Rosemarie Trockel, Andreas Schulze

Monika Spruth Galerie

Rosemarie Trockel and Andreas Schulze offered two perceptual models in this exhibition. On the one hand, there was a certain continuity, even familiarity to the show: works either knitted or painted in acrylic were installed to make an interesting exhibition. On the other hand, this exhibition was markedly different: in a game with their own traditions, the artists confronted themselves and each other by way of their works.

Trockel’s eight works and Schulze’s three were shown in separate rooms. Both artists seemed to work in their individual mediums and to remain faithful in form to their previous works. But Trockel scrutinizes her own feminist idiom—still a permanent part of popular psychological interpretations—that she gives voice to in the knitted works and in the stove-burner works. Trockel seems to want to put in question the criticism that surrounds her work, to undermine easy feminist readings. Thus, all the pieces here refer to male artists, for example, the three-part tin piece with stove burners which, in color, recall Barnett Newman’s paintings; or Almost grey, 1992, which refers to Alexander Calder; or the silk screens with the moth-eaten wool which evoke Lucio Fontana’s pieces.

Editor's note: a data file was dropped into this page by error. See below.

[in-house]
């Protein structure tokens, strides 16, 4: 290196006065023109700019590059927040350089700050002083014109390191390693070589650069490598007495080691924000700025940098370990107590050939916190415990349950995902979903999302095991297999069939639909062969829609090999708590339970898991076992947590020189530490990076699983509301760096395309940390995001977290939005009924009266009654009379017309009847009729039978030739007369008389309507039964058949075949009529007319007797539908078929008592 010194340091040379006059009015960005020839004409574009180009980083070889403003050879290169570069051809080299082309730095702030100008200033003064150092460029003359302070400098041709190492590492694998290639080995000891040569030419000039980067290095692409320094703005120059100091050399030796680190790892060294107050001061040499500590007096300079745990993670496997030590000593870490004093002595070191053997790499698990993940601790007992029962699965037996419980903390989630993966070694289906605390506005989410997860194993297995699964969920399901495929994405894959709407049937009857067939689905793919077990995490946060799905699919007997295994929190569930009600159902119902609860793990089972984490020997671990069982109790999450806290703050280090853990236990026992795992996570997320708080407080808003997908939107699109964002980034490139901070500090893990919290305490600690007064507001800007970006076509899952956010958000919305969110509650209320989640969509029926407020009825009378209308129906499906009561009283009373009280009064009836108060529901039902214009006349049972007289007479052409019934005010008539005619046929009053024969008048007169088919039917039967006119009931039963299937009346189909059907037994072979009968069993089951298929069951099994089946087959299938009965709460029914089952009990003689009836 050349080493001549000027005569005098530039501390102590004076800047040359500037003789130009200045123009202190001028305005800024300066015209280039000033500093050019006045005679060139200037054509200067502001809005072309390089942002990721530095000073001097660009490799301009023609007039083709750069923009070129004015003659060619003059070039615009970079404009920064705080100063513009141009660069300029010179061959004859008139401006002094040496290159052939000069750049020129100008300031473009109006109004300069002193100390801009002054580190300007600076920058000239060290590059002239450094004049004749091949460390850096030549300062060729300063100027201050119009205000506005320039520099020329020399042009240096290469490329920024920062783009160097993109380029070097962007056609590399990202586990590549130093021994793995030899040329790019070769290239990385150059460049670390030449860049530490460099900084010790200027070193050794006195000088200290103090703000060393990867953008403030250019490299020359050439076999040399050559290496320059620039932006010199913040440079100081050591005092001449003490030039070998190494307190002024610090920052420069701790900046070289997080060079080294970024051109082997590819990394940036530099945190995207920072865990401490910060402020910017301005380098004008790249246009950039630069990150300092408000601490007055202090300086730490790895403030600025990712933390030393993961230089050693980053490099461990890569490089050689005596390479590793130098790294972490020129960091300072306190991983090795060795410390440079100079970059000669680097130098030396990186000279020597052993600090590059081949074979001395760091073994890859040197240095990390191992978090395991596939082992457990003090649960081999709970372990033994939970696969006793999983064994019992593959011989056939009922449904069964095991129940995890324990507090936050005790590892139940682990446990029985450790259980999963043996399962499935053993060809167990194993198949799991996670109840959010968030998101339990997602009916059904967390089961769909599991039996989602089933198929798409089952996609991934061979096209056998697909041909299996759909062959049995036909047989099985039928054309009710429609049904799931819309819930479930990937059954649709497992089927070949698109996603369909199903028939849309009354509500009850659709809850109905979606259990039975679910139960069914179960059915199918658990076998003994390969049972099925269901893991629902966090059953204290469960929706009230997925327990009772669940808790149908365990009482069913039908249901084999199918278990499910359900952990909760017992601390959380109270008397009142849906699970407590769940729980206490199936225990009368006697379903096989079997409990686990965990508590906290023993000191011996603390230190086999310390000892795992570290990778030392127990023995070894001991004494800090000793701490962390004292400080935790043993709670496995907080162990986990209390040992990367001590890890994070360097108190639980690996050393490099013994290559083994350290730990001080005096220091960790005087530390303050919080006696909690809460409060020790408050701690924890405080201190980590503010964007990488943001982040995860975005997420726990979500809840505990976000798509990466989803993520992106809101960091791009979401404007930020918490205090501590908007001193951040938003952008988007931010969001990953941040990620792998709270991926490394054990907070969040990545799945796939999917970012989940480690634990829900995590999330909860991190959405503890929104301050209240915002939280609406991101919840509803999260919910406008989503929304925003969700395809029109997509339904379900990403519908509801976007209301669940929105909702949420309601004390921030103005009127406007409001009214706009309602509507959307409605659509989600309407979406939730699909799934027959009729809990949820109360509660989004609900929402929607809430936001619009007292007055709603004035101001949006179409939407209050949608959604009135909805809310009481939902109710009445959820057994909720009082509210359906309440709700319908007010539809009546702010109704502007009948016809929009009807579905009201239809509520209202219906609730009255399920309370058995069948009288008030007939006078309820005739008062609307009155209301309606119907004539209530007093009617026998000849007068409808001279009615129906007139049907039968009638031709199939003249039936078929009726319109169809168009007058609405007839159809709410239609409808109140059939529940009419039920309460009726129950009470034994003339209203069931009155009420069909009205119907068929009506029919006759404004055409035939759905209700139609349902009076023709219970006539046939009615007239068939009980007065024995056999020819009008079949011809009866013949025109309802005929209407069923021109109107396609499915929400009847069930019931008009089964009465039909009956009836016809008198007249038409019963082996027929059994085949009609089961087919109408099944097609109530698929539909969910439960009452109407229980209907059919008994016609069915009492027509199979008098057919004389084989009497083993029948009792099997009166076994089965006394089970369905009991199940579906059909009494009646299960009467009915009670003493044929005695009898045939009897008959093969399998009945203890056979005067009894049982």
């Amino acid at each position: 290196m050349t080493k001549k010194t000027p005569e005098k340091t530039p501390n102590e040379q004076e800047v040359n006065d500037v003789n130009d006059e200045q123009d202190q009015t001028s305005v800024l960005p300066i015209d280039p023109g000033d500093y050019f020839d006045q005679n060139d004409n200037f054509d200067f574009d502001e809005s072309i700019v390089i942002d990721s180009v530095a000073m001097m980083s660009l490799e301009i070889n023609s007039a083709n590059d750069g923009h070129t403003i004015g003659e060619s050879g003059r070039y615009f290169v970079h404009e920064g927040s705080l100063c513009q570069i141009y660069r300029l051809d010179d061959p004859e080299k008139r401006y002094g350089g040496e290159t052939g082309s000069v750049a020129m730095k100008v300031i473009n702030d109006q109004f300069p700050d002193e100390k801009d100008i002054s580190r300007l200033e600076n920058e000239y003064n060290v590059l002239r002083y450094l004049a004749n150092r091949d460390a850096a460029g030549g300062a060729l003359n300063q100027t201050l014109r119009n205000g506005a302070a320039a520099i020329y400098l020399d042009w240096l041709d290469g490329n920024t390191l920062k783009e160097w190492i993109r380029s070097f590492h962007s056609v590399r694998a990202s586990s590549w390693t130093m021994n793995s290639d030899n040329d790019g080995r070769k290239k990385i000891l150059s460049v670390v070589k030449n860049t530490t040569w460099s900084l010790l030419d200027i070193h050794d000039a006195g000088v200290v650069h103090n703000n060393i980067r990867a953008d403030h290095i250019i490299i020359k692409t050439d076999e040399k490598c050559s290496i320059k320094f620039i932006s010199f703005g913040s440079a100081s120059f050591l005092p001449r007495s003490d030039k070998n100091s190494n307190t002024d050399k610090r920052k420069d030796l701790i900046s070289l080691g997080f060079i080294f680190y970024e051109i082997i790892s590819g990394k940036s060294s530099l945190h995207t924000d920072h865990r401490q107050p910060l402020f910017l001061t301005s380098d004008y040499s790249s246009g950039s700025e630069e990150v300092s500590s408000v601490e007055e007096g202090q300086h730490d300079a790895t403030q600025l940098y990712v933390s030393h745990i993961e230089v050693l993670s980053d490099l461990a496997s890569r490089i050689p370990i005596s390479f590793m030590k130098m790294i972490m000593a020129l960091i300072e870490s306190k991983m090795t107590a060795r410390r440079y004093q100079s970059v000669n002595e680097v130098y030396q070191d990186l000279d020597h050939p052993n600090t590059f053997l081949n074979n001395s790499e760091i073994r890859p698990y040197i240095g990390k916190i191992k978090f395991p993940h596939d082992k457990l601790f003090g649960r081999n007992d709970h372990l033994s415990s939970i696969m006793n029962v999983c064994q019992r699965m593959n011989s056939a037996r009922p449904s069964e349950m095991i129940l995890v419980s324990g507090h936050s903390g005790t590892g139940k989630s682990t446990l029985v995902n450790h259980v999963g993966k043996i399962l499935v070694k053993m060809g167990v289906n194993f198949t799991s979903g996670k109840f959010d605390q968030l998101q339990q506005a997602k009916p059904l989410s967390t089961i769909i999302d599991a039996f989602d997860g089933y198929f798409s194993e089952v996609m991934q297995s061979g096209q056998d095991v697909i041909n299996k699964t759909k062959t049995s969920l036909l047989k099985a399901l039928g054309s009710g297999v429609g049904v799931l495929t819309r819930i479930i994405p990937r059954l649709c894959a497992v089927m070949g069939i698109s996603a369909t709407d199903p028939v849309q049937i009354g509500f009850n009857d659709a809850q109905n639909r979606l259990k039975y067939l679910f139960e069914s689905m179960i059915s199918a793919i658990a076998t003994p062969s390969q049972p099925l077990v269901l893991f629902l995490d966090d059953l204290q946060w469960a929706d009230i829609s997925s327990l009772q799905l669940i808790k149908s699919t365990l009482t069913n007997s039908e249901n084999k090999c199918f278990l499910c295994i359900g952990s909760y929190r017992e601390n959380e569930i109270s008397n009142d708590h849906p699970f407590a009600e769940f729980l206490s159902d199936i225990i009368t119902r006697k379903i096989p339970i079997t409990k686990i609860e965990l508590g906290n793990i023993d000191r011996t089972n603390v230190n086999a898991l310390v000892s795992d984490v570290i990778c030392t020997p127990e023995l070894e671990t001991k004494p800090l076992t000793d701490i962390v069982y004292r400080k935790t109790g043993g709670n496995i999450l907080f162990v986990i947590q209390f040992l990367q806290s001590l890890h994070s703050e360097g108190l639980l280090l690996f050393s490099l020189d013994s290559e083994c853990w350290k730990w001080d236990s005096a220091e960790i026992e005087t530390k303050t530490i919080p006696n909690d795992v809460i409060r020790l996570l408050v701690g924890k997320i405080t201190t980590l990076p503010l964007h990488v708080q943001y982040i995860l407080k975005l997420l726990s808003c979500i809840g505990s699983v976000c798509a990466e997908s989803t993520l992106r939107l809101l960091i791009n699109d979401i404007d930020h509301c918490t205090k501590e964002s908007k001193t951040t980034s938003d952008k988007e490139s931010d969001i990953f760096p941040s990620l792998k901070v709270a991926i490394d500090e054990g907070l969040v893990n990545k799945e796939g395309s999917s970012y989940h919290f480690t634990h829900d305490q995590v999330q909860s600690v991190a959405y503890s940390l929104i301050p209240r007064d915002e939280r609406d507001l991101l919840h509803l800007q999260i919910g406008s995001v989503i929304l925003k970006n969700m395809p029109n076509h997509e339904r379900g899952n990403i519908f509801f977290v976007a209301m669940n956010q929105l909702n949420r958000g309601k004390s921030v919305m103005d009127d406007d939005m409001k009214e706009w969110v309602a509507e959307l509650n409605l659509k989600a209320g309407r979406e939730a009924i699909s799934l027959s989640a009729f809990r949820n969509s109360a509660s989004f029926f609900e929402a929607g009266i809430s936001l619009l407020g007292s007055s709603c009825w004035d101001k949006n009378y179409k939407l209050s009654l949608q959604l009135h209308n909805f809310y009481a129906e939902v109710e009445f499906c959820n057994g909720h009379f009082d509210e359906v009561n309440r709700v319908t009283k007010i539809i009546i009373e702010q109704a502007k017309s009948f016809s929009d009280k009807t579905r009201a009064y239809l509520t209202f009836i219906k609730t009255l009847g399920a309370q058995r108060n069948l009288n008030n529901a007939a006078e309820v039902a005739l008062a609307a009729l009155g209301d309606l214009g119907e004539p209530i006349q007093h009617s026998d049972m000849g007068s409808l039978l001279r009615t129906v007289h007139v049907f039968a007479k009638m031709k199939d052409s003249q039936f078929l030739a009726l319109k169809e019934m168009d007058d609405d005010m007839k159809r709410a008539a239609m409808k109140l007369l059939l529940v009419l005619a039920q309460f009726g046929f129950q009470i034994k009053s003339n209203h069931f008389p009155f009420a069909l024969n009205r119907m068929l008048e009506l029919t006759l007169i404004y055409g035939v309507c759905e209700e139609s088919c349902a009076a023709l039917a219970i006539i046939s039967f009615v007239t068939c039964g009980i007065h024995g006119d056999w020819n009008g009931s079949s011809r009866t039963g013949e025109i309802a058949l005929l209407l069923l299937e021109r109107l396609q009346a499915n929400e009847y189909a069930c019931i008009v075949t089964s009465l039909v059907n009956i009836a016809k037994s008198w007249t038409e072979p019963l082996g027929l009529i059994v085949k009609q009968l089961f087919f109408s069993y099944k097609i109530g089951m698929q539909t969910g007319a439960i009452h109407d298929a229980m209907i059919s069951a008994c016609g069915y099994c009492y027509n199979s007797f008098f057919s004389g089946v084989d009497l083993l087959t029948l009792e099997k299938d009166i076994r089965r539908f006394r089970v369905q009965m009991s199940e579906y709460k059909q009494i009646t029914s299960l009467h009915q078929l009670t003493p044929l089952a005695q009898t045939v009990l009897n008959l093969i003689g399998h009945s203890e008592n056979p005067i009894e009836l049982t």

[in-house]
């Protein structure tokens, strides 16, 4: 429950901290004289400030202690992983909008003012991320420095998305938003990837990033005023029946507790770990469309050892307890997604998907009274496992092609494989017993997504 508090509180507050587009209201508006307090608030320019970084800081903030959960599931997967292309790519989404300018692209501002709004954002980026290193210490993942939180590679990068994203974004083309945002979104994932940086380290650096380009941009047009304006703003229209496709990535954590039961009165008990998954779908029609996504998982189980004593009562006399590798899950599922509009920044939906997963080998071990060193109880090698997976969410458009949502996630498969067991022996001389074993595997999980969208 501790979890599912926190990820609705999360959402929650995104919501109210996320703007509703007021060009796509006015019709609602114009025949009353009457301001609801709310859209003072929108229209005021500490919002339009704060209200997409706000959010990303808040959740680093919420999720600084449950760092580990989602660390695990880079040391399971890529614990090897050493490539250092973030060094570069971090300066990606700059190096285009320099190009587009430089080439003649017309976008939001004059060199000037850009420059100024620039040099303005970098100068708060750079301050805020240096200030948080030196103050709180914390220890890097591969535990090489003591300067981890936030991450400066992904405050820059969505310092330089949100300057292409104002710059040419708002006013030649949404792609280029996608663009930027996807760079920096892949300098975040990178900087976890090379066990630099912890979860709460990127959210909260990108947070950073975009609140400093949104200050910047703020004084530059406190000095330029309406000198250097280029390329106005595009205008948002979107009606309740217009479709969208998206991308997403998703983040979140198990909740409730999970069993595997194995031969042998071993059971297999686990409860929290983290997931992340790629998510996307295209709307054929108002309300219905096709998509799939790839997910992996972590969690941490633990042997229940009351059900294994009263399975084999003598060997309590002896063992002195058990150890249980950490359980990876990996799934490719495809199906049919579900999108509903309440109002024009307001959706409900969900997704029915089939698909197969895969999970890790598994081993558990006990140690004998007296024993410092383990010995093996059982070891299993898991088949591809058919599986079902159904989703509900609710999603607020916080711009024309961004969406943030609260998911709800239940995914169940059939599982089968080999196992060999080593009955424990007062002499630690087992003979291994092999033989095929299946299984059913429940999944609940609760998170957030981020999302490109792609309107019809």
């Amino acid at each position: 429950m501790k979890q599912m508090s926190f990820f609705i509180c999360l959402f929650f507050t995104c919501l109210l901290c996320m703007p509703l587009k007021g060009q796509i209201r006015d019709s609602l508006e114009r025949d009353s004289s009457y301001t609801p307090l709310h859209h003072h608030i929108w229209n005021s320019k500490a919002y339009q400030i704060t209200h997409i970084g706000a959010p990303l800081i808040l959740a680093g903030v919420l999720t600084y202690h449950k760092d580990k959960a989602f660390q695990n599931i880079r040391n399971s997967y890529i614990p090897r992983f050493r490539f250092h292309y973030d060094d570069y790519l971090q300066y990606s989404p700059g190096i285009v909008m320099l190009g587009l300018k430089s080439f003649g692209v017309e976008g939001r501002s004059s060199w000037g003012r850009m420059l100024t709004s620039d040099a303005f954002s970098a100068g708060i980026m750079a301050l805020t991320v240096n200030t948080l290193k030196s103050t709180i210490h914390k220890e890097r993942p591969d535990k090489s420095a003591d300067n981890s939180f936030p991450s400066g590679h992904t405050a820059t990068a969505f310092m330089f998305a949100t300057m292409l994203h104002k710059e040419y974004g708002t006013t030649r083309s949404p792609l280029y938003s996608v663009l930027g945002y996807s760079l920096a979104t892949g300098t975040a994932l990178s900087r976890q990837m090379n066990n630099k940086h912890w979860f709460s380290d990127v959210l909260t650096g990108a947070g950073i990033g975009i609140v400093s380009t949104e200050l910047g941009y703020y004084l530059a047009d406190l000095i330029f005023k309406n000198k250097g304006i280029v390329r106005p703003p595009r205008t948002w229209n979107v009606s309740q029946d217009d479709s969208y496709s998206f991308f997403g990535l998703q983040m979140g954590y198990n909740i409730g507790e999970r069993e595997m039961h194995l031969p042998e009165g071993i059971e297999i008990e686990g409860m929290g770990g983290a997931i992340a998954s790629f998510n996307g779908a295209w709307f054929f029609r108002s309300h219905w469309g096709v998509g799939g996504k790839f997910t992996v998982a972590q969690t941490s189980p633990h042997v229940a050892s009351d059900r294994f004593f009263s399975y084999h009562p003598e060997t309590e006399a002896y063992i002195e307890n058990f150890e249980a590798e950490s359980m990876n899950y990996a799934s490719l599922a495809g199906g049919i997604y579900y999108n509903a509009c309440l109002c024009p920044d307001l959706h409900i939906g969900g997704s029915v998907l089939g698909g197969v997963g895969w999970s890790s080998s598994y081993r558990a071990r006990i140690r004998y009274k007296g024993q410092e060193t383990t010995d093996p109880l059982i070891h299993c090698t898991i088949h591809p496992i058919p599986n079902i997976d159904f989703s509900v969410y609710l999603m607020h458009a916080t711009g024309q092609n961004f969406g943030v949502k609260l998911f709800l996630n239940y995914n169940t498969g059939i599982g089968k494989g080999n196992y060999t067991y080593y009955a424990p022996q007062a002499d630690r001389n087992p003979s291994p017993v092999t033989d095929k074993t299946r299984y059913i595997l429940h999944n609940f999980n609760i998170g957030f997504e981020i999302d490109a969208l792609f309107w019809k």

Viewed as a tearing down, as exposing, and revealing ambiguity, Trockel’s deconstructive method proves highly effective, as if with a double-edged sword she denounces all attempts to reduce her art to a single vision. The film shown here, in which a woman is constantly turned while her sweater unravels until she is naked, pushes the game of surplus meanings to its ultimate end. The photograph of the sweater points both in form and in its presence to Schulze’s work.

Schulze highlights the compositional elements in his work rather than the theoretical ones. He raises questions about the materials and the surface: Are there enlarged wool threads in these paintings—with their flat technique and poeticization of the surface? How does the pregnant formal language Schulze employs reference Trockel’s work? That this exhibition provokes such questions is its greatest merit. Criticism of criticism, contradiction of one’s own statements, these seem to be the fundamentals. All that is certain is that the Other is the precondition of the Structuralist game of similarity or equivalence—in life as in art.

Norbert Messler

Translated from the German by Charles V. Miller.